Mareike Kroll, Revati Phalkey & Erach Bharucha, University of Cologne, Cologne, Germany

Sayani Dutta, Bharati Vidyapeeth University, Pune, India

Presentation Title: Challenges for monitoring non-communicable diseases in Pune, India



The rising burden of non-communicable diseases (NCDs) constitutes one of the major global public health challenges in the 21st century. In India, NCDs contribute to an estimated 53% of all deaths, mainly attributable to cardiovascular disease, chronic respiratory disease, cancer and diabetes. NCDs are largely preventable, given their link to common risk factors such as tobacco and alcohol abuse, unhealthy diet and lack of physical activity amongst others. Due to the quality adjusted life years lost and the long-term treatment costs involved in chronic care, they pose a threat to economic and social development, especially in emerging economies in the Global South. Urban agglomerations pose special challenges to health given their socio-economic and environmental dynamism. Improvement of urban health therefore requires tailor-made efforts strongly focusing on health promotion, disease prevention and chronic disease management. Effective interventions require reliable evidence and routine surveillance data. Taking this as a point of departure, the objective of this collaborative research project between the University of Cologne, Germany and Bharati Vidyapeeth University, Pune, India, was to develop and test a model sentinel surveillance system for selected NCDs in three pre-identified research sites in Pune. The system aimed to involve private health care facilities, particularly at the primary health care sentinel sites, given that they are the first point of care for over 80% of ambulatory consultations.

Key Lessons Learned

  • Improvement of urban health requires tailor-made efforts strongly focusing on health promotion, disease prevention and chronic disease management. Effective interventions require reliable evidence and routine surveillance data. Disease surveillance, defined as the ongoing systematic collection, analysis and interpretation of health data (disease burden, health risk factors, access to health care), is an important foundation for planning, executing and evaluating public health interventions.
  • Despite the increasing prevalence of NCDs, the majority of the current surveillance efforts in India focuses on communicable diseases. The private sector is not adequately included in surveillance programs despite its dominant role in urban health care. Reliable data on the disease burden of NCDs and their risk factors do not exist in Pune.
  • Preliminary results from the pilot study show that involvement of private practitioners in NCD surveillance is feasible and important given that they are the main entry point into the health care system and play an important role in initial screening, diagnostic and treatment of NCDs.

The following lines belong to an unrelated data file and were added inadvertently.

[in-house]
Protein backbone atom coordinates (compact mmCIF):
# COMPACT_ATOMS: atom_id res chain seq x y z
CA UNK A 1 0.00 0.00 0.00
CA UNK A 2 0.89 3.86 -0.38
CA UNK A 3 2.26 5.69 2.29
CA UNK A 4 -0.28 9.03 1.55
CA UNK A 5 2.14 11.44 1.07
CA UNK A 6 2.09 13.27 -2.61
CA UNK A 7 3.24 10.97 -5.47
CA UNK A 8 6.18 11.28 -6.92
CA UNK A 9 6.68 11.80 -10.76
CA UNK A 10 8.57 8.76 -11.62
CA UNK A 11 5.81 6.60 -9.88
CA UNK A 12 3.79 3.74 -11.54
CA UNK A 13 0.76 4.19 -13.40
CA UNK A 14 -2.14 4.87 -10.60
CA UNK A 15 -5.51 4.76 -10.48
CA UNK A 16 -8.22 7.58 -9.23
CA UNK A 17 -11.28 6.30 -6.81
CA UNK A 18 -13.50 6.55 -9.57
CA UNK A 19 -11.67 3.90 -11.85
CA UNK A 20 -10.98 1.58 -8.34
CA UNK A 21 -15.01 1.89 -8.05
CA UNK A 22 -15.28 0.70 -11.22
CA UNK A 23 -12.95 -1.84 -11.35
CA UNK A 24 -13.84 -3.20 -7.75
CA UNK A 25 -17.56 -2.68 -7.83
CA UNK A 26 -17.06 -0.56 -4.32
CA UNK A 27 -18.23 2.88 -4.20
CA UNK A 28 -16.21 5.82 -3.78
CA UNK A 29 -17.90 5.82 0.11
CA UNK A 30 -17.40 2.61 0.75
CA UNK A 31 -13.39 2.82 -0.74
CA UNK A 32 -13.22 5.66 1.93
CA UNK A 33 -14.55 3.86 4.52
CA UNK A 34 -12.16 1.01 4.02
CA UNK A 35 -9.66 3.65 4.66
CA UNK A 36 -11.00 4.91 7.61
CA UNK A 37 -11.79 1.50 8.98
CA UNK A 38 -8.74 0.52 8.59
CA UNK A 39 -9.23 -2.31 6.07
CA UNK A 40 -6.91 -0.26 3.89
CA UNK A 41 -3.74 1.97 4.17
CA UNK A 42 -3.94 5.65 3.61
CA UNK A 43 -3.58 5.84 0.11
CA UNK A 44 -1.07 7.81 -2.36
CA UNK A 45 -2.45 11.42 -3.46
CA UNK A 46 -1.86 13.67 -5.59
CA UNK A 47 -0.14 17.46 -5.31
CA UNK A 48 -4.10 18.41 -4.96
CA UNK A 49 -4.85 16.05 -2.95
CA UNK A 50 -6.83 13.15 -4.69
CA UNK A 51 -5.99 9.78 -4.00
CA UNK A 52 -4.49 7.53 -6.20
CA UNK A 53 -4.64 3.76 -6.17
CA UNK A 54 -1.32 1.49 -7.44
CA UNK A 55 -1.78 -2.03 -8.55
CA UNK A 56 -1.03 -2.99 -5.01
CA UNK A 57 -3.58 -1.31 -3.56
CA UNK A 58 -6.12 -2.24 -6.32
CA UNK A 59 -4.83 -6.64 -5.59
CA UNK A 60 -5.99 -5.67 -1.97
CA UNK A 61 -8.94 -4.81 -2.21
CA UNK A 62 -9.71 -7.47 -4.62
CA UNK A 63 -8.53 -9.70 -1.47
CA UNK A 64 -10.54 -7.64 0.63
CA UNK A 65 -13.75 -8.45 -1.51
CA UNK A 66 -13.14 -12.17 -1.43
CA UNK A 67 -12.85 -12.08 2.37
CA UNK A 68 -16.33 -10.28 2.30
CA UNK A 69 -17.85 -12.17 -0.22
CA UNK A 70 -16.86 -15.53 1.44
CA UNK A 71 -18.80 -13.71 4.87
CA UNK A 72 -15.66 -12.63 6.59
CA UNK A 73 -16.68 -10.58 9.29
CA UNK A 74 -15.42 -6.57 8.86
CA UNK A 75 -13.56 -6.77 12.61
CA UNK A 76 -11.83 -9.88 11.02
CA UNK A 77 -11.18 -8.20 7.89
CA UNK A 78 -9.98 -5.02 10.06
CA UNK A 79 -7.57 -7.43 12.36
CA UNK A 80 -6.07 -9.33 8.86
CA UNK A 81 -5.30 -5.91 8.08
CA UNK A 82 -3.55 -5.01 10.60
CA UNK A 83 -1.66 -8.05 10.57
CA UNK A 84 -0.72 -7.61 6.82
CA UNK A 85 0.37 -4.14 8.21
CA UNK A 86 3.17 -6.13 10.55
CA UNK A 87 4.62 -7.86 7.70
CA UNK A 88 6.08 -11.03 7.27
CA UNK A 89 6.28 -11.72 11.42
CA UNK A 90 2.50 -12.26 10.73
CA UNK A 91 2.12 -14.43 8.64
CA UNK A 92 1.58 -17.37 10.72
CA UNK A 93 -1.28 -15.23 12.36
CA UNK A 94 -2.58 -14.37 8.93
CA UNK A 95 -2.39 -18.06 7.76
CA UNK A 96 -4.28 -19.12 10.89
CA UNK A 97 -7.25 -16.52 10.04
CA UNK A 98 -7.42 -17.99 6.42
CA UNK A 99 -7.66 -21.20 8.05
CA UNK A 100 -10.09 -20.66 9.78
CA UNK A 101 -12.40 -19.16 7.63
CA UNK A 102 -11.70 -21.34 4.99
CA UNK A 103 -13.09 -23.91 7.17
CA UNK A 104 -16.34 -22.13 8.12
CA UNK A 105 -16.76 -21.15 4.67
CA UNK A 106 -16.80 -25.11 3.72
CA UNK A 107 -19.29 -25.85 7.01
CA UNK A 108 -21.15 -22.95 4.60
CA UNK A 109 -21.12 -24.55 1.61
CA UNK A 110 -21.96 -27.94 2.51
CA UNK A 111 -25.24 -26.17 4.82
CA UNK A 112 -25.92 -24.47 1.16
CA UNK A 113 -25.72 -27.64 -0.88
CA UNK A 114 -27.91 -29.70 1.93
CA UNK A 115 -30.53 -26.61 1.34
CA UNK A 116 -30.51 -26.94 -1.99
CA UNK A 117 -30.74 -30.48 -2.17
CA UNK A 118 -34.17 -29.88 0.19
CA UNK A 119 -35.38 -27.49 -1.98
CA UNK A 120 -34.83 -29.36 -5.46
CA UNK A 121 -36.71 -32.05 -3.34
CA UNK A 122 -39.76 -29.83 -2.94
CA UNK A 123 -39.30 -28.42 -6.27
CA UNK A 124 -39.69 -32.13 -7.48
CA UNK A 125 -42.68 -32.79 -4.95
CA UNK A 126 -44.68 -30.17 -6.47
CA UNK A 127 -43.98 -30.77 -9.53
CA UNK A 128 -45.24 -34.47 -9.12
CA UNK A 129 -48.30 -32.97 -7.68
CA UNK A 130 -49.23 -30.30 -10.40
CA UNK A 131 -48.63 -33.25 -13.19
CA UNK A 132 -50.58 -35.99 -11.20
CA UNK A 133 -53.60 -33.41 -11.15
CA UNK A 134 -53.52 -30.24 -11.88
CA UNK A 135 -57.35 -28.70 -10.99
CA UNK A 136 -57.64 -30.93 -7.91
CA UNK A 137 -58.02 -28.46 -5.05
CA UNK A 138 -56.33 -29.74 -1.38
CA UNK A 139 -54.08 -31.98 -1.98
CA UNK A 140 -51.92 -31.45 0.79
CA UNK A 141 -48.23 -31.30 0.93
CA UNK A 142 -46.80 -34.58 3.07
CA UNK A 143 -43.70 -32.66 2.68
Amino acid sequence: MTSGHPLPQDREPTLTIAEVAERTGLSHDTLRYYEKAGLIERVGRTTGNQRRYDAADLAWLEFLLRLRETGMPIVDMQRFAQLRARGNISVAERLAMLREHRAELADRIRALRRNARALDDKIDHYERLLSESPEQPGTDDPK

• Major barriers include a lack of knowledge regarding surveillance, the limited infrastructure in these clinics with lack of manpower, limited record keeping and low availability of electronic medical records, legal aspects (e.g., alternate practitioners are not supposed to provide allopathic treatment) and poor relationship between the private and the government sector. Clear reporting structures and training of participating practitioners are therefore important prerequisites for regular surveillance.

Policy/Practice Implications of Research

  • Reporting of the selected diseases must either become mandatory, or incentives must be provided for voluntary reporting, e.g., of selected sentinel sites. Since the private health care sector is largely unregulated, the integration of private practitioners must be ensured. A specific problem arises from the fact that Ayurveda and homeopathy practitioners are an important source for primary care in Pune, though they are legally not allowed to provide allopathic treatment. Legal barriers discourage these practitioners from reporting tuberculosis or diabetes cases.
  • A standardized format for data collection, as well as a procedure for data analysis and regular, timely dissemination of results, needs to be developed and implemented. The limited availability of electronic devices and electronic medical records at the primary care level remains a challenge. Therefore, a responsible authority must be identified and equipped with the necessary infrastructure.

  Knowledge Gaps and Needs

  • Combating the rising burden of NCDs requires multi-sectoral action on various levels.
  • NCD surveillance is an important part of the process to derive evidence-based health policies and programs.
  • In low- and middle-income countries, the lack of comprehensive and standardized electronic medical records (especially on the primary care level), lack of other data sources such as health insurance data and absence of unique patient identifiers to link different data bases hinder the implementation of NCD surveillance systems.
  • Overcoming the challenge of integrating the often unregulated private sector in surveillance activities.
  • Increasing the availability of socioeconomic and spatial data, in order to identify social and spatial health disparities within a population is of high priority in low- and middle-income countries, which are often characterized by widening health disparities.
  • More interdisciplinary research is required on these issued to develop adequate NCD surveillance structures in the Global South.